It offers a 2-mile range and can hit up to 142 decibels (dB). You can check it out on Amazon for only about $5 more than the Fox 40.
You may also choose to have an air horn or other device that does not require your lung power, but I find a whistle is more than adequate given its smaller size, lower price, and because it’s maintenance-free and never has to be replaced or recharged or “checked” unless it’s lost.
Canoe/Kayak Emergency Lighting (Tennessee Boating Law)
Do I need special lights for my canoe in Tennessee?
If you are operating an unpowered canoe or kayak, you’ll need to have AT LEAST a bright white lantern that produces a light that is visible from every angle and displayed in sufficient time to prevent a collision.
All craft (including canoes/kayaks) must display a white light visible from all angles if anchored anywhere OTHER THAN a designed mooring area.
The State of Tennessee encourages users of kayaks and canoes (after dark) to display the bow red/green lights as well when underway. I’ve included a photo and link below to the best option (which is also the cheapest) for a canoe or kayak.
This is the best (and least expensive) option for a portable bow light that satisfies all state/provincial boating regulations.
This is definitely the light I would get if I didn’t already have an excellent light that I use for longer wilderness trips (smaller but not as impressive as this one)!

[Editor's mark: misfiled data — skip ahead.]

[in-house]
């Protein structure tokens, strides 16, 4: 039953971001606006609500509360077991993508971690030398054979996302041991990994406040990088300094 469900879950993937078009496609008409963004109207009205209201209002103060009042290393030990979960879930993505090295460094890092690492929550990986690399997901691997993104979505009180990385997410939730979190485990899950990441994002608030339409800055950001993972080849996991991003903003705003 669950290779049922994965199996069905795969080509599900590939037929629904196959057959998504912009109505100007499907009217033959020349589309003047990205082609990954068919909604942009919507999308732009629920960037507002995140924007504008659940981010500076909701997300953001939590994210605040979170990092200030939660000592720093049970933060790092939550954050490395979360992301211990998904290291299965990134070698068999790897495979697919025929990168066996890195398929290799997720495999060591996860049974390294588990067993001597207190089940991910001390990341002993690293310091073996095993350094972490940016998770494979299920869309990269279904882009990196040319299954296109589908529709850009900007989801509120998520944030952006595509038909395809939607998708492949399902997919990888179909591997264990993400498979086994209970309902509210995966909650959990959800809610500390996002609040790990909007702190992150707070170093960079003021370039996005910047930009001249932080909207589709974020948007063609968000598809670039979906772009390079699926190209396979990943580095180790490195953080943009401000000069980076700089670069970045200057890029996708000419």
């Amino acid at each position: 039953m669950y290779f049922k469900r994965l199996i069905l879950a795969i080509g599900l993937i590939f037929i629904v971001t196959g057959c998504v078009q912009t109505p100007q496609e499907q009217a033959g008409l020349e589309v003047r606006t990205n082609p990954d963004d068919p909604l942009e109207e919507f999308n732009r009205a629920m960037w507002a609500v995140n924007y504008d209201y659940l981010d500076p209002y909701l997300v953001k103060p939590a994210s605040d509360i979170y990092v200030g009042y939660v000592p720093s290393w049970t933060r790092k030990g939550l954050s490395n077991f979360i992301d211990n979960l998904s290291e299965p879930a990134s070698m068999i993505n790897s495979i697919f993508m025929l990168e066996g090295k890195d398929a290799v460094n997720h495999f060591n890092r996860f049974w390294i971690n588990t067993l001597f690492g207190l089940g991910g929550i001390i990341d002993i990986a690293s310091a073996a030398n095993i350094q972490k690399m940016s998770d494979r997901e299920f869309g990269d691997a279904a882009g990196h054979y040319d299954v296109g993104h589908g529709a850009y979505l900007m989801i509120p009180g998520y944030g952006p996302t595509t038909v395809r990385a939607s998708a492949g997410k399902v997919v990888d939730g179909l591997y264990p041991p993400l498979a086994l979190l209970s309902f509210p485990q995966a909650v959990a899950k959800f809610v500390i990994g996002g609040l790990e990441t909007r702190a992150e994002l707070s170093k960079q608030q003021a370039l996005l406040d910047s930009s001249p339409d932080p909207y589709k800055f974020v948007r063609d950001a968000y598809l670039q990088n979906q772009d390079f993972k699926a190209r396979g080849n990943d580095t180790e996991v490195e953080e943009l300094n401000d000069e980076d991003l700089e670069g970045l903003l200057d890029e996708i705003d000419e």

A stern mounted white light such as this one is exactly what is mandated for use if your canoe or kayak is (for some reason) moored away from shore overnight.
Here’s our choice for an excellent small, effective, and compliant stern light for dusk to dawn voyages.
Here’s a light very similar to the one I actually use in real life on my trips!
Visual Distress Signals (VDS) – Required only on Federally-controlled waters in the state.
Here’s the most convenient night VDS that is compliant with regulations in all states and provinces.
Visual Distress Signals (VDS) – Required only on coastal waters. A VDS is not required in Tennessee.
Tennessee Canoe / Kayak Fire Extinguisher Law
Fire extinguishers are not required for canoes or kayaks for obvious reasons. If you should find yourself in a situation where a fire breaks out in your canoe, a simple splash of water (or barring that, a controlled capsize) should do the trick nicely.
Tennessee Boating Rules and Certification Information
Tennessee’s Boating Rules and Regulations can be found HERE